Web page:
The etiologies for pediatric penile injury are different from that of adult penile injury [611]. El-Bahnasawy and El-Sherbiny reported the pediatric penile injury in large population group of 64 patients [5]. The most common cause was circumcision (63%), followed by hair-tie strangulation. The most common sequel after replantation was the loss of the coronal sulcus, in which buccal graft has been used with the successful outcome [12].

2.1.1. Circumcision Injury

Circumcision is one of the most common operations in urology, which is usually a safe and simple procedure with low morbidity. However, serious complications can occur because unprofessional practice performs it [13]. The penile injury from circumcision is diverse: from infections to disfigurement or partial to total amputation of the penis.

Gee et al. reported the postoperative complication rate as 0.2–0.6%, which ranges from bleeding, lymphedema, fistula formation, and iatrogenic hypospadias to the partial or complete amputation of the glans penis [14, 15]. El-Bahnasawy and El-Sherbiny [5] reported the largest series of pediatric penile injury. Sixty-four boys with penile injury were hospitalized over 20 years and among them 43 boys (67%) had penile injury caused by circumcision.

Although circumcision is regarded as a minor surgical procedure, it is not free of complications. Urologists have to pay more attention to reducing the complication by circumcision. Penile injury by circumcision also can have lifetime functional, psychological, and cosmetic sequel.

2.1.2. Animal Bite Injury

The sequel of penile injury by animal bite is related with initial severity of the wound. Pediatrics has more tendencies to be exposed to animal bite injury, of which the most common cause is a dog bite [16]. Although most of the injuries are not severe condition, total or nearly total amputation of penis is being reported [17]. Nowadays, infective complications occur less because most wounds are initially treated properly with antibiotics [18]. Initial treatment strategy includes sufficient clean irrigation, excision of infective wound, and administration of broad spectrum antibiotics [19]. In some cases, vaccination against tetanus and rabies is needed [1, 18, 19].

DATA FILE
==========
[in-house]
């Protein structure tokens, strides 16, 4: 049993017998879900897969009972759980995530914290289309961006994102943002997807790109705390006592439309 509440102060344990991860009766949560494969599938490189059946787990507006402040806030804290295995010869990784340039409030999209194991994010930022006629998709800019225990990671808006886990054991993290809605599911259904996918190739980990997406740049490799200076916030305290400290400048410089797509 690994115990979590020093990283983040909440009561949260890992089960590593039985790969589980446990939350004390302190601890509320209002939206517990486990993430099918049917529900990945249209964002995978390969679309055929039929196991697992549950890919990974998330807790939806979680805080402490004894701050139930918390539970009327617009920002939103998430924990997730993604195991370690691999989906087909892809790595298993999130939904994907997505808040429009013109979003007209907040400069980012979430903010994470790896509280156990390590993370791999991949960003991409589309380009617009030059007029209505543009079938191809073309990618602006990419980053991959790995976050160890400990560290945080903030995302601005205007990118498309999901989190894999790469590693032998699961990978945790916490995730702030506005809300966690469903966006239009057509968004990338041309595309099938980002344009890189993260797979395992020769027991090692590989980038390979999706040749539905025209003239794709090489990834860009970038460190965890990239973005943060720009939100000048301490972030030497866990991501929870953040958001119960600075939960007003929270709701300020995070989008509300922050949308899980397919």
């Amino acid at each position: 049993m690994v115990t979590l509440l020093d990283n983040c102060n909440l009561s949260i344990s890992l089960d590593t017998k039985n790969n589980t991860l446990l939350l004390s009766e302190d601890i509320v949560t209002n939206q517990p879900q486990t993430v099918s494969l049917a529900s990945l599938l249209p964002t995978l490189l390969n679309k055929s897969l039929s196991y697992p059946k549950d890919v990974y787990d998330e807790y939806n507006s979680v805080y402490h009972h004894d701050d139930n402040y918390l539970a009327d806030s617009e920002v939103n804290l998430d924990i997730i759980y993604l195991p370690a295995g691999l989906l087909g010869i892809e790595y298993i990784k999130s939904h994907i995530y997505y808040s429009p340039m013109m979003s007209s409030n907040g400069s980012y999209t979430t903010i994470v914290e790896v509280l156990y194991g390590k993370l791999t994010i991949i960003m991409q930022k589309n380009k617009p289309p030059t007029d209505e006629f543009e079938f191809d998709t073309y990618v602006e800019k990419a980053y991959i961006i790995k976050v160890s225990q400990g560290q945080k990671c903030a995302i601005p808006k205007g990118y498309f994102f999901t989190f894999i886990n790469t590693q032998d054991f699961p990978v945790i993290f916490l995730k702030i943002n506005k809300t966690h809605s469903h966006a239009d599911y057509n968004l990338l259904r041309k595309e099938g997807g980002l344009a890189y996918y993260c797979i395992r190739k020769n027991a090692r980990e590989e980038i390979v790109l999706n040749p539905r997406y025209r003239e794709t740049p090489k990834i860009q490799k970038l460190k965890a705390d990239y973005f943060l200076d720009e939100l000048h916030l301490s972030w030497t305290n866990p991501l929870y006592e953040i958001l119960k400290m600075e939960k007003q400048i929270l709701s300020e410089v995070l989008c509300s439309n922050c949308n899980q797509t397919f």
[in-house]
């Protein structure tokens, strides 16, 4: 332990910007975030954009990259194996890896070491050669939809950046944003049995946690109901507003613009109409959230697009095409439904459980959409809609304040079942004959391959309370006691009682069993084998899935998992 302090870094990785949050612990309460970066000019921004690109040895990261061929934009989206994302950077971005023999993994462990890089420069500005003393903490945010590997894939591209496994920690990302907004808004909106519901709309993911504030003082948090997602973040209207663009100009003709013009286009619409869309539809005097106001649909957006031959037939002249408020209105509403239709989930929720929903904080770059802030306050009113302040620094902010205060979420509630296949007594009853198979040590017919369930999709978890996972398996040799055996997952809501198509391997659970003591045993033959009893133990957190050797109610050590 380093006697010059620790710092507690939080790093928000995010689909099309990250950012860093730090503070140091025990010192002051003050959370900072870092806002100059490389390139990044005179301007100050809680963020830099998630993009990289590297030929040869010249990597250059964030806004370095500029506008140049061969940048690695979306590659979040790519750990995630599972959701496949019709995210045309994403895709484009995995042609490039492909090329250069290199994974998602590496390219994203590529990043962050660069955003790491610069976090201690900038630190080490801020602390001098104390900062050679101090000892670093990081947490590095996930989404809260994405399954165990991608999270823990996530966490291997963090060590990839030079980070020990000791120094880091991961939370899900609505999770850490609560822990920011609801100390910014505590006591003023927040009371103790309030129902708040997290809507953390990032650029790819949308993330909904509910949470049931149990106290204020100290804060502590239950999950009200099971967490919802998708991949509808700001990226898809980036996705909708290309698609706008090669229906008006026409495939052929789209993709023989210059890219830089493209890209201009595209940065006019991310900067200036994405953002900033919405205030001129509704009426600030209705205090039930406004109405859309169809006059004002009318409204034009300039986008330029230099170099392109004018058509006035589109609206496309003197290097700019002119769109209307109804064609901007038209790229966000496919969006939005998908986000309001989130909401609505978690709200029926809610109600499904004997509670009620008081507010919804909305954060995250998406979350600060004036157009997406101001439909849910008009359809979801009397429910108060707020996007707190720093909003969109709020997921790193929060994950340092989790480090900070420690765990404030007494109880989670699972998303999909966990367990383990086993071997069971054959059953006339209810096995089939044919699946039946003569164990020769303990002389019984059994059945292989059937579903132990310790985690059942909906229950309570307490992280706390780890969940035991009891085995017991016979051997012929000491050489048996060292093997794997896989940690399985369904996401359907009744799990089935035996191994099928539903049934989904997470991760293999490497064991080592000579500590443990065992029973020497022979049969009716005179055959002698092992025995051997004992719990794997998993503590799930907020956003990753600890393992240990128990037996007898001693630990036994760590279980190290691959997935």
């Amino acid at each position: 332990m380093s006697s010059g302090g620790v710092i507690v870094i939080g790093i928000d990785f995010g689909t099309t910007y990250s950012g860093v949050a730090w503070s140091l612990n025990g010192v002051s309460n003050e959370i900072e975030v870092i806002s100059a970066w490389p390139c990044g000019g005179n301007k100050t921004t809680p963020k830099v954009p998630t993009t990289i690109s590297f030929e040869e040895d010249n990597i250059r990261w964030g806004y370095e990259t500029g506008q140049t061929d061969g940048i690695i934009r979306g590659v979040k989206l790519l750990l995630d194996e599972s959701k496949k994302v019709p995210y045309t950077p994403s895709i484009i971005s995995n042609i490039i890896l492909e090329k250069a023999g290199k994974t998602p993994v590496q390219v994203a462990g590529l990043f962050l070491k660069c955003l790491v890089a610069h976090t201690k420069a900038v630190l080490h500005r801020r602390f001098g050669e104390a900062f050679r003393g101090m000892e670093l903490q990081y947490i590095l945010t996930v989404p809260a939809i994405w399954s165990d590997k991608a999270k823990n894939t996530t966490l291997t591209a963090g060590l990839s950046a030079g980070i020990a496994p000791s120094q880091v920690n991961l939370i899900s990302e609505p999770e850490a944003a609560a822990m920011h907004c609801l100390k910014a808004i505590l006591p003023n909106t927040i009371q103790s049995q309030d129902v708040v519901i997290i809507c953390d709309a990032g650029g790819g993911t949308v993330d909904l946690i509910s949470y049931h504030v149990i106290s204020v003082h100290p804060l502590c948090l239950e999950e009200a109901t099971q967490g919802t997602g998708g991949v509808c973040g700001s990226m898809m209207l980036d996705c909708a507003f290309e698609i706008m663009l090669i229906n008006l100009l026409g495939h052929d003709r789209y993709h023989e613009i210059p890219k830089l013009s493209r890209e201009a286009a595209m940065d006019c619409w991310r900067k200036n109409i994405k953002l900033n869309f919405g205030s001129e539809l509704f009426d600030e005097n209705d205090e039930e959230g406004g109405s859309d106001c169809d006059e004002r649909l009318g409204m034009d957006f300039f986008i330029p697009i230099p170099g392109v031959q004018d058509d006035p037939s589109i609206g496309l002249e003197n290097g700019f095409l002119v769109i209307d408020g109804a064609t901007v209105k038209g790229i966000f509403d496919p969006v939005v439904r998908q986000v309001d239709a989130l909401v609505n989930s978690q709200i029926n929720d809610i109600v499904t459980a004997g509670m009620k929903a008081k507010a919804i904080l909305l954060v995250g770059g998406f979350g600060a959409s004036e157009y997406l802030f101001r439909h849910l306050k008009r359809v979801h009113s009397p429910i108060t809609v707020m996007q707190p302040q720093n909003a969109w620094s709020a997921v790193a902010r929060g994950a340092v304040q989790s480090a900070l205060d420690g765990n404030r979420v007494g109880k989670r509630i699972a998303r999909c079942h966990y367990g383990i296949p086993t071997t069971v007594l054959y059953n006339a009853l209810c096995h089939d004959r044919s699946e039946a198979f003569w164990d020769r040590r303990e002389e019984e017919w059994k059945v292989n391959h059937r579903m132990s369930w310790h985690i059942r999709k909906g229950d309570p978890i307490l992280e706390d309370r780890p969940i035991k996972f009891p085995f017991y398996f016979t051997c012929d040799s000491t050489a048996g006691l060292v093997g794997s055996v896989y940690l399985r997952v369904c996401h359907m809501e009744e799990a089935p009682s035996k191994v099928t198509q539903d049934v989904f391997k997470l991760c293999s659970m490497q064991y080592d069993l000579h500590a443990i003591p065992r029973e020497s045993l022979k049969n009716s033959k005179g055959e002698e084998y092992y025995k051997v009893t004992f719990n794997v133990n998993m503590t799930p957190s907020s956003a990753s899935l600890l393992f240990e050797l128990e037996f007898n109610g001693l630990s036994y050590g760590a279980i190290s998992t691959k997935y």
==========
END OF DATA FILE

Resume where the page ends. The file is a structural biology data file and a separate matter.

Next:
2.1.3. Zipper Injury

Penile zipper injury occurs most commonly in boys with phimosis; in particular it occurs when the redundant foreskin gets entrapped during hastened dressing or undressing. Entrapment of the foreskin within the zipper itself is the most problematic condition [20]. Most of the cases are detected in an earlier stage of trauma but in rare cases, delayed presentation and comorbidities may worsen the treatment outcome.

Penile zipper injury is a challenging management disease, especially when the injured penis is complicated by medical comorbidities. Delayed disease includes the edema and infection of entrapped skin, which complicates the treatment [9].

Various methods of zipper removal have been described including both surgical and nonsurgical methods. Documented methods are manual disengagement of the zipper with lubrication [21], cutting the median bar with bone cutter or hacksaw [20, 22], dismantling the fastener [2325], or removal of the entrapped skin [26, 27].

2.2. Adult Injury

Most of adult penile injuries are penile fracture and other causes include strangulation injury and penetrating injury.

2.2.1. Penile Fracture

Penile fracture is a rupture of the tunica albuginea, which is the outer membrane of the penile corpora cavernosum, occurring during penile erection. The etiology of this injury can be divided into two parts: sexual and nonsexual causes. The primary mechanism of this injury is an abrupt, blunt trauma by forceful bending of the erect penis over the pubic bone or perineum [28]. For sexual causes, vigorous intercourse and masturbation were reported [2830] and, for nonsexual causes, falling off from bed, placing an erect penis in the underwear, and spontaneous fracture during urination were reported [2831]. Most penile fractures are underreported because of culture issues.